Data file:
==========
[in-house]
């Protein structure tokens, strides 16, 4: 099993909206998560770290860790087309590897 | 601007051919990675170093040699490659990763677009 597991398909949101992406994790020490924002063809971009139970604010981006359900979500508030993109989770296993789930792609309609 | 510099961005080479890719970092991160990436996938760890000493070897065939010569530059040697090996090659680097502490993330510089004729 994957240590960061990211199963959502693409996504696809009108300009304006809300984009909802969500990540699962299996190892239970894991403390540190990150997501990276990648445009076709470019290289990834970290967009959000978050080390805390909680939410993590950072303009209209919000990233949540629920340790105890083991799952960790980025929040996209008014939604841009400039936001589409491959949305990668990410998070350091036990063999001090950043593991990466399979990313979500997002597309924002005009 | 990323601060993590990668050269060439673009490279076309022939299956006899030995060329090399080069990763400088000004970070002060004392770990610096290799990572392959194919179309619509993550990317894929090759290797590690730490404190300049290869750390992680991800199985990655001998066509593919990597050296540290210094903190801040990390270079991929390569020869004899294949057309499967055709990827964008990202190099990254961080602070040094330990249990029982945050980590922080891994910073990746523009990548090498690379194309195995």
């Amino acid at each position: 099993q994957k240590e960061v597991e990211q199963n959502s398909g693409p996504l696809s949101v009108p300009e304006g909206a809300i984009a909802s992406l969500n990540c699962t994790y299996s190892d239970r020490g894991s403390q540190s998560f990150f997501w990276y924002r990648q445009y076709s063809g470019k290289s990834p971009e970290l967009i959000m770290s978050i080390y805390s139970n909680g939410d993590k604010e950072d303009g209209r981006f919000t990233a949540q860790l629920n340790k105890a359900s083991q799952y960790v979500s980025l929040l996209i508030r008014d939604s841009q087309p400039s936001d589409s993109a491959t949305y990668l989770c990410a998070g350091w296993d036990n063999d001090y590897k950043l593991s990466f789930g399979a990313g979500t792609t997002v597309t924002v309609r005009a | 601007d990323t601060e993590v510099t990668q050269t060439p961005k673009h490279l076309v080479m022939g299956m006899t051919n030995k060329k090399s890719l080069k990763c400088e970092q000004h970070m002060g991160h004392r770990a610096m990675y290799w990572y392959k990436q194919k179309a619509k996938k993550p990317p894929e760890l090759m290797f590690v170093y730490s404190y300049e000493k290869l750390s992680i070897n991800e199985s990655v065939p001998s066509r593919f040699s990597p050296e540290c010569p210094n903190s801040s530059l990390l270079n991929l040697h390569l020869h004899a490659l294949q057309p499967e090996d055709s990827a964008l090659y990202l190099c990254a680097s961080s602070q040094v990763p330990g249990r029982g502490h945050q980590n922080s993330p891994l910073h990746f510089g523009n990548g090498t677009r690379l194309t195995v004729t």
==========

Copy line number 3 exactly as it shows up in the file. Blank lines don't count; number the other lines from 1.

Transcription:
């Amino acid at each position: 099993q994957k240590e960061v597991e990211q199963n959502s398909g693409p996504l696809s949101v009108p300009e304006g909206a809300i984009a909802s992406l969500n990540c699962t994790y299996s190892d239970r020490g894991s403390q540190s998560f990150f997501w990276y924002r990648q445009y076709s063809g470019k290289s990834p971009e970290l967009i959000m770290s978050i080390y805390s139970n909680g939410d993590k604010e950072d303009g209209r981006f919000t990233a949540q860790l629920n340790k105890a359900s083991q799952y960790v979500s980025l929040l996209i508030r008014d939604s841009q087309p400039s936001d589409s993109a491959t949305y990668l989770c990410a998070g350091w296993d036990n063999d001090y590897k950043l593991s990466f789930g399979a990313g979500t792609t997002v597309t924002v309609r005009a | 601007d990323t601060e993590v510099t990668q050269t060439p961005k673009h490279l076309v080479m022939g299956m006899t051919n030995k060329k090399s890719l080069k990763c400088e970092q000004h970070m002060g991160h004392r770990a610096m990675y290799w990572y392959k990436q194919k179309a619509k996938k993550p990317p894929e760890l090759m290797f590690v170093y730490s404190y300049e000493k290869l750390s992680i070897n991800e199985s990655v065939p001998s066509r593919f040699s990597p050296e540290c010569p210094n903190s801040s530059l990390l270079n991929l040697h390569l020869h004899a490659l294949q057309p499967e090996d055709s990827a964008l090659y990202l190099c990254a680097s961080s602070q040094v990763p330990g249990r029982g502490h945050q980590n922080s993330p891994l910073h990746f510089g523009n990548g090498t677009r690379l194309t195995v004729t």